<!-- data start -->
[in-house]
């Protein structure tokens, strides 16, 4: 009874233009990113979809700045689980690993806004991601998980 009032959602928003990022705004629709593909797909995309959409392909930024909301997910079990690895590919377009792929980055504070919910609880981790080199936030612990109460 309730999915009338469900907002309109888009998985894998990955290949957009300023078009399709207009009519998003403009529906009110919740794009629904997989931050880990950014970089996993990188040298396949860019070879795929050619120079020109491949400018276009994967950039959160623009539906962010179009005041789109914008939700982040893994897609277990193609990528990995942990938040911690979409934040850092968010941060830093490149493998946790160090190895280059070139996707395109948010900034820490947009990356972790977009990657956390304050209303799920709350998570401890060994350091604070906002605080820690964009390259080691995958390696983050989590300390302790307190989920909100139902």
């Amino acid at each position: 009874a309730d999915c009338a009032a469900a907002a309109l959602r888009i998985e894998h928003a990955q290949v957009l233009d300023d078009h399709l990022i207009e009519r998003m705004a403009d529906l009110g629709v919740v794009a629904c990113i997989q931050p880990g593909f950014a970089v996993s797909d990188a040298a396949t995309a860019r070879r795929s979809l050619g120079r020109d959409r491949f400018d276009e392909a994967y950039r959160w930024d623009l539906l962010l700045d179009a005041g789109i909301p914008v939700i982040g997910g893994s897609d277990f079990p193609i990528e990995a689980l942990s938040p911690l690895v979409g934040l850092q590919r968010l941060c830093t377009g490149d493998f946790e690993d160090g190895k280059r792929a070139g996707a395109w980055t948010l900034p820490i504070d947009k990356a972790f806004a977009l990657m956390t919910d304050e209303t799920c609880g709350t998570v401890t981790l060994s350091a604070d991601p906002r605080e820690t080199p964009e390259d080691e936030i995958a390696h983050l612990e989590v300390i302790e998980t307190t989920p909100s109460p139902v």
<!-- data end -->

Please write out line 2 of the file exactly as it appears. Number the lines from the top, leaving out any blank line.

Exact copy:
């Protein structure tokens, strides 16, 4: 009874233009990113979809700045689980690993806004991601998980 009032959602928003990022705004629709593909797909995309959409392909930024909301997910079990690895590919377009792929980055504070919910609880981790080199936030612990109460 309730999915009338469900907002309109888009998985894998990955290949957009300023078009399709207009009519998003403009529906009110919740794009629904997989931050880990950014970089996993990188040298396949860019070879795929050619120079020109491949400018276009994967950039959160623009539906962010179009005041789109914008939700982040893994897609277990193609990528990995942990938040911690979409934040850092968010941060830093490149493998946790160090190895280059070139996707395109948010900034820490947009990356972790977009990657956390304050209303799920709350998570401890060994350091604070906002605080820690964009390259080691995958390696983050989590300390302790307190989920909100139902």